Decades later, Mt. Tom still provides fantastic views

Sibley State Park icon remains jewel in Kandiyohi County

Rising above the treetops at Sibley State Park is an icon of Kandiyohi County –Mt. Tom and its viewing shelter. The shelter, constructed in 1938, became a destination for people who visited one of Minnesota’s best-known state parks. 

The shelter and the rest of Sibley State Park will be on full display as one of the highlights for guests during the 71st Annual Minnesota Governor’s Fishing Opener taking place in the Willmar lakes area.

Designated as a state park in 1919, the park is named for Minnesota’s first governor, Henry Hastings Sibley. The 3,400-acre park hosts nearly 40,000 overnight visitors and more than 300,000 visitors annually.

The original viewing shelter was designed by National Park Service architect Edward Barber, and built by the Veterans Conservation Corps. The vista over the surrounding woods and grasslands captivated visitors.

“The landscape doesn’t look how it did when I was a boy,” said Sibley State Park manager Jack Nelson. “Trees have replaced the grasslands on much of the park, which has significantly changed the view from the Mt. Tom shelter.”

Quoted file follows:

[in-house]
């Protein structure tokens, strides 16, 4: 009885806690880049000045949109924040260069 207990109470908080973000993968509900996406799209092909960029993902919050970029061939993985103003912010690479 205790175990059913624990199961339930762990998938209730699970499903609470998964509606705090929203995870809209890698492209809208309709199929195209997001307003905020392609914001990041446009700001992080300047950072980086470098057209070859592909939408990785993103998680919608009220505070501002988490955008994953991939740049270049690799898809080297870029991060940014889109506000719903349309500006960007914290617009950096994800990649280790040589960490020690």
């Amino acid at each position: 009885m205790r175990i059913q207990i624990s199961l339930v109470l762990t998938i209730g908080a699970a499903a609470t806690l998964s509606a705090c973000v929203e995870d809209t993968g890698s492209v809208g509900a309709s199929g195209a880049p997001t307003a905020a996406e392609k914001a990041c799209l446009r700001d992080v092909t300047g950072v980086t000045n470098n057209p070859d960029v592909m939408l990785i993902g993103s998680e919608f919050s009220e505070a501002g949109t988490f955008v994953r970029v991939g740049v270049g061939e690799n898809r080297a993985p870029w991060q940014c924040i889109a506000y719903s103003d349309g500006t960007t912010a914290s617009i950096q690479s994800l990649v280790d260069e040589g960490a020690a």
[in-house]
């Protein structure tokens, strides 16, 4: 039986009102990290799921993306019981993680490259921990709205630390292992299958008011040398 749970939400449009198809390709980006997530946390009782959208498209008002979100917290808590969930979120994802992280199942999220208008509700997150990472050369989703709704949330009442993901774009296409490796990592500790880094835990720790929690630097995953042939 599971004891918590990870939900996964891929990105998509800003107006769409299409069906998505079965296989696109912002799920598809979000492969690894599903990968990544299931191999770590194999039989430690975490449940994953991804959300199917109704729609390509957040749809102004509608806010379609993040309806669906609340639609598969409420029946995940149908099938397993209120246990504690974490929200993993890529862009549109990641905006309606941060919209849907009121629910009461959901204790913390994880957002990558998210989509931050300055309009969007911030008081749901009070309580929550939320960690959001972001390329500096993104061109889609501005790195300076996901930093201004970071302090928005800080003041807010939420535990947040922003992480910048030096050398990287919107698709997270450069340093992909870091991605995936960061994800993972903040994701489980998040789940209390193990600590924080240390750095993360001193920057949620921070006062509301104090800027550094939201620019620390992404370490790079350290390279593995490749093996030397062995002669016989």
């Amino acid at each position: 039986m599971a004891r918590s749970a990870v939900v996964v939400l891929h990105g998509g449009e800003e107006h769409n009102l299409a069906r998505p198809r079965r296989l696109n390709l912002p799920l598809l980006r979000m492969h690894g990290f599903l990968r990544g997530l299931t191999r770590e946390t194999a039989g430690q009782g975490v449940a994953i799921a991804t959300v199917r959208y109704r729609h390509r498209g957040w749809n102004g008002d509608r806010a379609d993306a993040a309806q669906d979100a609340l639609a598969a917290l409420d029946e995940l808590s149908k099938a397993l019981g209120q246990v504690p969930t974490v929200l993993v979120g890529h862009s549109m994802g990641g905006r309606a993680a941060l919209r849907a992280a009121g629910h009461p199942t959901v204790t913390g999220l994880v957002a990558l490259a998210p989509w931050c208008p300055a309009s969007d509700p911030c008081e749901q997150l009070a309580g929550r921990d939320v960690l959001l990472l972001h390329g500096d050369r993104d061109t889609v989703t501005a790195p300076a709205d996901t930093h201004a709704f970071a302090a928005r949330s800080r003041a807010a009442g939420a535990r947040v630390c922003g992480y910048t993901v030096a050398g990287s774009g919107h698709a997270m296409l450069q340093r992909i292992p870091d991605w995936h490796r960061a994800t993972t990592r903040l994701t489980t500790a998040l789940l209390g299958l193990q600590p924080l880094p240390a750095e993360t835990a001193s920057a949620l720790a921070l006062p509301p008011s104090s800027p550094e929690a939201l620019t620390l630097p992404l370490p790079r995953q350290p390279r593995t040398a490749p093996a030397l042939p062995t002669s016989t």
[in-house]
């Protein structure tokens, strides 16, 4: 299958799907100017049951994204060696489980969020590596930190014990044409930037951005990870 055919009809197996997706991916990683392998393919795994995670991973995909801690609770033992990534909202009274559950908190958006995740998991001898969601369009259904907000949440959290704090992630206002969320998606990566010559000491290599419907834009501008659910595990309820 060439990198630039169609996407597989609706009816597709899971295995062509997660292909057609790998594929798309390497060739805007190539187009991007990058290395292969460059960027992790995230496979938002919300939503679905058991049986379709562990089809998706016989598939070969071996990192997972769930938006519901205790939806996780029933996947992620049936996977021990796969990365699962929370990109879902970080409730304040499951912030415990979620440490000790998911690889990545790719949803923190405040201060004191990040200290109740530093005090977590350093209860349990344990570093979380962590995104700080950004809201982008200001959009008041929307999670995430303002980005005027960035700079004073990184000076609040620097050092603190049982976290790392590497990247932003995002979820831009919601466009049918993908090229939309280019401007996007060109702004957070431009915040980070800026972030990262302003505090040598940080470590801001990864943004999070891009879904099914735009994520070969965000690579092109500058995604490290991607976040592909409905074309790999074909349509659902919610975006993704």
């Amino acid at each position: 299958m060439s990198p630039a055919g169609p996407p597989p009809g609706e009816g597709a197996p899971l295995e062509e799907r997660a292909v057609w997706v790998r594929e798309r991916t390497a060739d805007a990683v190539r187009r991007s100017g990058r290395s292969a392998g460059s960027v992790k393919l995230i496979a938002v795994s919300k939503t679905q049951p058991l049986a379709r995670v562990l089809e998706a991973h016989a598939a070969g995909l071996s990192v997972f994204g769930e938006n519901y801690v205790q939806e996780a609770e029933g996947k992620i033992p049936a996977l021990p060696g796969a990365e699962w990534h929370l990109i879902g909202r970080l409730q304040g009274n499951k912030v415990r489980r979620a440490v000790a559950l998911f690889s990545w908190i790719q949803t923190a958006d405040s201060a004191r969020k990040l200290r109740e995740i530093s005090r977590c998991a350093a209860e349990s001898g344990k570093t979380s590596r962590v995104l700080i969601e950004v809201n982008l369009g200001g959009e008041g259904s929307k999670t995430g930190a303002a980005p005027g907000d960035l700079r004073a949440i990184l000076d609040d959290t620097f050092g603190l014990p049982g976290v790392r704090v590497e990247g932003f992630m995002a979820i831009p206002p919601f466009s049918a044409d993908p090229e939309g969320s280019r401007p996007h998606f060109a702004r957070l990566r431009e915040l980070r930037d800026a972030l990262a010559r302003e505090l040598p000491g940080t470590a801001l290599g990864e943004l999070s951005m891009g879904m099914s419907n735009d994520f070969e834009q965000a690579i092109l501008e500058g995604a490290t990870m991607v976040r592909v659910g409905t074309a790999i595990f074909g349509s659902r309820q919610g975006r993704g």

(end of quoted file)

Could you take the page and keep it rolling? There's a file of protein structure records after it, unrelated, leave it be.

The altered viewshed is a result of past land management principles, which dictated the planting of trees and allowing nature to take its course without human interference. However, research has since determined that fire and bison grazing had significant impacts on the area’s grasslands – meaning forested areas in that region largely didn’t exist before European settlement. Fire suppression and the disappearance of wild bison in the state meant trees were allowed to grow largely unchecked, eventually populating much of Sibley State Park.

In fact, by the early 1990s, the trees overtook Mt. Tom and obstructed the view from the shelter. That prompted local community groups, volunteers, and the Minnesota Department of Natural Resources to raise money for a second level to the viewing shelter, bringing visitors once again above the treetops.

Additional work to stabilize the staircase took place in 2016 after a routine inspection found a critical safety issue. With the repairs complete, the viewing shelter resumed its place as a West Central Minnesota sightseeing destination, remaining one of the most popular attractions in one of Minnesota’s most visited parks.

“It’s certainly a jewel,” said Nelson. “I have fond memories as a child when my family visited the park, and it continues to create memories for new generations of visitors. It’s still a breathtaking view.”

In the last decade, work to restore at least part of that view has gotten underway with the removal of trees from Mt. Tom’s higher elevations. Native grasses and flowers are planted in their place, with grassland restoration work to continue for many years into the future. New land management practices will keep woody vegetation at bay, assuring a view from the top of Kandiyohi County for generations to come.